This week, the New York League of Conservation Voters released its 2012 Environmental Progress Report for the New York legislature, ranking this particular session a “B” overall. However, when it came to clean energy, NYLVC gave the legislature a “C.”
The biggest letdown came from the failure to pass the New York Solar Industry Development and Jobs Act, which is currently stalled in committee in both the Assembly and the Senate. Proponents of the bill say it will create 22,000 jobs and generate $20 billion in economic activity, but it’s unclear how much of that will happen in New York City. Also, each retail electric supplier would be required to increase solar power to 2.5 percent of its sales by 2025. While the city would benefit from more of its energy coming from PV, it doesn’t necessarily mean those solar sources would be located in the five boroughs.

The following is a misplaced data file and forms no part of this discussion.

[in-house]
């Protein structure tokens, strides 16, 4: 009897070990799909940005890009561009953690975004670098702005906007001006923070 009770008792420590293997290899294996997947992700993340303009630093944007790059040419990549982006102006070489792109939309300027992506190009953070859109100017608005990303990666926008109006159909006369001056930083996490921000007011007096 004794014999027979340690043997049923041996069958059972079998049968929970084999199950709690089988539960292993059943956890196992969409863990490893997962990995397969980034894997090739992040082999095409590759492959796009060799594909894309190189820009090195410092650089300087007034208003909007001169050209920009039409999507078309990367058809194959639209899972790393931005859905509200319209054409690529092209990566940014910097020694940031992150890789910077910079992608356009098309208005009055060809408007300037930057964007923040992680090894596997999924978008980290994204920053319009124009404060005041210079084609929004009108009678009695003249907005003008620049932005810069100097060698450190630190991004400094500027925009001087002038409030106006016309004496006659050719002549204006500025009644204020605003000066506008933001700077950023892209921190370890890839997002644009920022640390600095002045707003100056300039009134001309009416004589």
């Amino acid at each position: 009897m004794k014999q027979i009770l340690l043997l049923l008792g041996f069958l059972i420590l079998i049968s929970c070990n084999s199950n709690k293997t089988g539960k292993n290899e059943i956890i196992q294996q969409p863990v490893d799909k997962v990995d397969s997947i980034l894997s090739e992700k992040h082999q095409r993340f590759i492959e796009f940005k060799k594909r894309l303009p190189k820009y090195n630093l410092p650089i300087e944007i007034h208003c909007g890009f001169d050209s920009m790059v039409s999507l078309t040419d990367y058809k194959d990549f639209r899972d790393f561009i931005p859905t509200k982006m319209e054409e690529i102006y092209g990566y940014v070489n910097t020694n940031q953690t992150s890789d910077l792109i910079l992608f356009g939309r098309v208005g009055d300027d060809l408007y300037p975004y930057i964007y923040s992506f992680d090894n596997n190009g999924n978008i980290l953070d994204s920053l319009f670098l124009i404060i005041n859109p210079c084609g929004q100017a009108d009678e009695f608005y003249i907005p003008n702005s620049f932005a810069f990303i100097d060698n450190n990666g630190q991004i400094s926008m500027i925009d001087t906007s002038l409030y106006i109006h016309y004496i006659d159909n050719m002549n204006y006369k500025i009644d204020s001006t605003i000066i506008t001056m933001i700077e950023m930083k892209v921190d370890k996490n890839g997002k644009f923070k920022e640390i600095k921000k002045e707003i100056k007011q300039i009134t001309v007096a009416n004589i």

One area where the legislature earned an “A” from the NYLCV was the passage of a law to allow residents to get tax credits for leased PV systems. The unique conditions in New York City where most people rent apartments in large buildings rather than own individual homes may not be that conducive to the lease model. On the other hand, upfront costs are one of the biggest inhibitors for solar in this city as elsewhere, so any effort to alleviate the financial burden to consumers is likely to be a positive step.
NYLCV also have an “A” for legislation that provides for the creation of a renewable energy credit certification and tracking system, which, among other things, will allow consumers to purchase certificates from green energy providers. Once again, for those living in New York City, it’s unlikely that those green energy providers are located within city limits.